Then there’s the lure of camaraderie. World is mostly subtle about pushing players into multiplayer—going so far as to make story missions a serious pain in the ass to launch with friends—but it slowly builds up the impulse, often by issuing missions that would be punishingly unpleasant to do alone. (These usually involve fighting multiple monsters, because nothing gets you enthused to solo an iron-skinned lava fish like throwing yourself against a massive armadillo with boulders jutting out of its back, first.) This particular draw is less appealing than might be hoped; it can be tricky to find a proper balance with the game’s multiplayer, especially when playing with strangers. (There’s something distinctly unsporting about watching four uber-powered super-hunters surround and beat a suddenly helpless monster to death with weapons built from the carved-off pieces of its family.) But the fun of coordinating a hunt with friends, setting each other up for combos, tossing out buffs and healing, and working as a team against a much larger foe, can’t be denied. Not to mention the “we’re in this together” feeling of knowing that every defeat on your own part sends the quest a little bit closer to failure. Guilt can be a powerful motivating factor, too.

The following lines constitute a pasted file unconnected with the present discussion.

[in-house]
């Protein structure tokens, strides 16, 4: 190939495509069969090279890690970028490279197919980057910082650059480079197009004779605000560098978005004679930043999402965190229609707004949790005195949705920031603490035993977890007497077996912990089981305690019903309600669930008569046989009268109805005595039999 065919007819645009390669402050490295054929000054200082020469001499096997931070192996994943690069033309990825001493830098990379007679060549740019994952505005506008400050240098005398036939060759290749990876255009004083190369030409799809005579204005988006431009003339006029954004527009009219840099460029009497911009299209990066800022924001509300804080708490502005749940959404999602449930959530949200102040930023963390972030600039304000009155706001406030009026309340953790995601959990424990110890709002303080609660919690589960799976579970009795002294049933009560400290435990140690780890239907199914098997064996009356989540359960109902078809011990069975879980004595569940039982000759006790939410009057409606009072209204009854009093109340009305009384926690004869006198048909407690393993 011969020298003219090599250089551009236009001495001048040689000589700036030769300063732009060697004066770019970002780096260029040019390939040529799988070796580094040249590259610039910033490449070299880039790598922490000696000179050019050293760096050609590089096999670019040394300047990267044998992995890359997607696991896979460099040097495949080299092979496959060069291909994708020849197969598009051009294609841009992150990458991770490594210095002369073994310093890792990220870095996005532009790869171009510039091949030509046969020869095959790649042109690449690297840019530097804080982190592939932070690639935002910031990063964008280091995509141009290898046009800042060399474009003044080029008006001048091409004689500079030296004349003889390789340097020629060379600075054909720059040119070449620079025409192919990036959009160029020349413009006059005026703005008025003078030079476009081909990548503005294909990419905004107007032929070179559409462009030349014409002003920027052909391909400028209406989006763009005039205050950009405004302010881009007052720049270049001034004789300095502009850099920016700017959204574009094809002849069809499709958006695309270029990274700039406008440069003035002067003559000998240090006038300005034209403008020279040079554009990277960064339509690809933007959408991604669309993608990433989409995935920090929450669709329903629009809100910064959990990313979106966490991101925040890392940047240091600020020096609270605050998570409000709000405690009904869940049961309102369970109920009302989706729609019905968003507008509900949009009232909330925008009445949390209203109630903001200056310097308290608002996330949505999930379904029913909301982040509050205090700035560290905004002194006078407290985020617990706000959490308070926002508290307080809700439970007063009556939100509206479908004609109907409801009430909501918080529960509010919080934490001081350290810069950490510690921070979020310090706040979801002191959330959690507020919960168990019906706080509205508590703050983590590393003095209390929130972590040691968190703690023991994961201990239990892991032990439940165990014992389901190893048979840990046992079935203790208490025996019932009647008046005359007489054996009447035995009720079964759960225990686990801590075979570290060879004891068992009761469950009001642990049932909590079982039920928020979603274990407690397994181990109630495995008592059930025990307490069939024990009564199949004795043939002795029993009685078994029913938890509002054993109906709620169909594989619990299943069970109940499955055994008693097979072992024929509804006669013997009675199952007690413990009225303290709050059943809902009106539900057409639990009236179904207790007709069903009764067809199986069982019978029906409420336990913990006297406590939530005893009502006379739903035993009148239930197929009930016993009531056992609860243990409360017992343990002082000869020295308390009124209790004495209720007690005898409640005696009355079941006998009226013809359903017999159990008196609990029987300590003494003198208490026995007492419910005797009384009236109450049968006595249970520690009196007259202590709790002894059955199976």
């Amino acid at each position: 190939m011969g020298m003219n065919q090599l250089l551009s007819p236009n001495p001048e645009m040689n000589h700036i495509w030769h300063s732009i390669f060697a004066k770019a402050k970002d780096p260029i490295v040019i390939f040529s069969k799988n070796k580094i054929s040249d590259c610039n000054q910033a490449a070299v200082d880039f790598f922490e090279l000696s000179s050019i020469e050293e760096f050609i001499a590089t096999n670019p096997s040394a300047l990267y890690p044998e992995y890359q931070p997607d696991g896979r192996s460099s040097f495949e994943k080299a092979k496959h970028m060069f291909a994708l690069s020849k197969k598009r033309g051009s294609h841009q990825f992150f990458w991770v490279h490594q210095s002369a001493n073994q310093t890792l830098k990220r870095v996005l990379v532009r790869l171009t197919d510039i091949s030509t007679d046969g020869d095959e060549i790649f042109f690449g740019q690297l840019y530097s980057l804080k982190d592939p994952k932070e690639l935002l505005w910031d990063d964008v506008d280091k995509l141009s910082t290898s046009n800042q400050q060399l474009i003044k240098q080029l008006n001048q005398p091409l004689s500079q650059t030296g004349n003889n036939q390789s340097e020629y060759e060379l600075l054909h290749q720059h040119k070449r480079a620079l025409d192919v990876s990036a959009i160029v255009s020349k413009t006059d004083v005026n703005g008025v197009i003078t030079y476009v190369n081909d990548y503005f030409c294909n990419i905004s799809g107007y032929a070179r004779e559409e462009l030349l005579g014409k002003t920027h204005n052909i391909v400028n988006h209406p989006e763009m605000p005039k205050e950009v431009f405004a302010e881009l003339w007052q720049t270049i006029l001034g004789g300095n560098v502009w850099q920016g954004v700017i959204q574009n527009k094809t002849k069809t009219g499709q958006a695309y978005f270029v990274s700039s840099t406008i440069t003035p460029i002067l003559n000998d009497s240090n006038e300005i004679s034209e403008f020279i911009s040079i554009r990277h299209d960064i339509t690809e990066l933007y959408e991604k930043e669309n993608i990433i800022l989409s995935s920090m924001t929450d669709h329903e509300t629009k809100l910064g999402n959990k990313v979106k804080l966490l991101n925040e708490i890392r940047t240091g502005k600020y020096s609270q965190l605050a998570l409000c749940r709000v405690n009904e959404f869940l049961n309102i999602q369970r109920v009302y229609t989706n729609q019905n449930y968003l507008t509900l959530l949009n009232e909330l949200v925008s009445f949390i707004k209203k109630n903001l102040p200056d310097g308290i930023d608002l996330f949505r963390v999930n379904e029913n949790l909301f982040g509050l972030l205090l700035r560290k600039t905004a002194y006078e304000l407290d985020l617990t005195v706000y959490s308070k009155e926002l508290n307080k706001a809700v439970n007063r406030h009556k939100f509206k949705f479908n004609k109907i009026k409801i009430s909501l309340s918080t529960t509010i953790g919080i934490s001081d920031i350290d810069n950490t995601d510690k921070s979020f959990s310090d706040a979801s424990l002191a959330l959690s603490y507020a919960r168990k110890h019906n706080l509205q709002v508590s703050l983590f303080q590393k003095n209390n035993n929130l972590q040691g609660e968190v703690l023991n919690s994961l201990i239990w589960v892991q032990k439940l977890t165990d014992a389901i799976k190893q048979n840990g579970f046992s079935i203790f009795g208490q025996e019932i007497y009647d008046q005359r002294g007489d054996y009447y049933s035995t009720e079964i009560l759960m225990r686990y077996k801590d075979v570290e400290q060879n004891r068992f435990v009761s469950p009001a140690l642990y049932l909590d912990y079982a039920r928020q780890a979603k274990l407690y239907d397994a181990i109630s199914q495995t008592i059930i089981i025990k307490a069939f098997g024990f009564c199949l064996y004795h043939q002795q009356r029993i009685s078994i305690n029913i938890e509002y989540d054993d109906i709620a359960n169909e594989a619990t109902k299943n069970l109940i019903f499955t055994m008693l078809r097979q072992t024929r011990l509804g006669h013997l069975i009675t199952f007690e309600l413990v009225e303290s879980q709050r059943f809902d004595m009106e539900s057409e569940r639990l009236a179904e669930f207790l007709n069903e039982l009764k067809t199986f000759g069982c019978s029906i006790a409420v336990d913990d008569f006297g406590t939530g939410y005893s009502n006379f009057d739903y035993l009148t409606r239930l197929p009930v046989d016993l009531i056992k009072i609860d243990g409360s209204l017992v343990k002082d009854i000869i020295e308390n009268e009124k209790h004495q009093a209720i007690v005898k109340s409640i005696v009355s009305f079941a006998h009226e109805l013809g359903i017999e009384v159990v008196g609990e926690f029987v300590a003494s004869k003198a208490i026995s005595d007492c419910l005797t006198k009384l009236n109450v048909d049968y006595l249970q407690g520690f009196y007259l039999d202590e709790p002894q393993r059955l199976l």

All of these motivators are merely ancillary, though. World’s greatest, most enduring draw comes from a much more simple place: The vast majority of these monsters are just damn fun to fight, time and time again. Monster Hunter combat has always flirted with the precision of a Dark Souls, asking players to, say, read a Rathian’s body language and learn its attacks and patterns. In the past, those attempts have been fuzzy and off-putting, with shoddy hit-detection and unfair strikes all over the place. In World, though, that all-important feel finally clicks into place, whether you’re dodging out of the way of a tail swipe that would have carted your hunter for sure or spotting the perfect moment to wind up a staggering hammer hit right on a dragon’s skull. That’s what keeps you coming back to the hunt over and over again, even when the external novelty wears off and the fancy boots have all been crafted. These creatures have been expertly built to push back, but not too hard, to create tension but rarely frustration. (Except for that fight-crashing, bomb-dropping Bazelgeuse. Fuck that guy.)
Monster Hunter has always been interesting when viewed as a simulation of hunting fantastical beasts or a semi-mindless series of loops to build up outlandish equipment. But this is the first time that it also acts as a really great action game, and the power of welding those three dynamics together can’t be overstated. It’s easy to make people grind. By hiding the simple pleasures of a satisfying fighting engine at the heart of so many systems that are so well-designed to support it, Monster Hunter: World pulls off the much harder trick of getting them to enjoy it, too.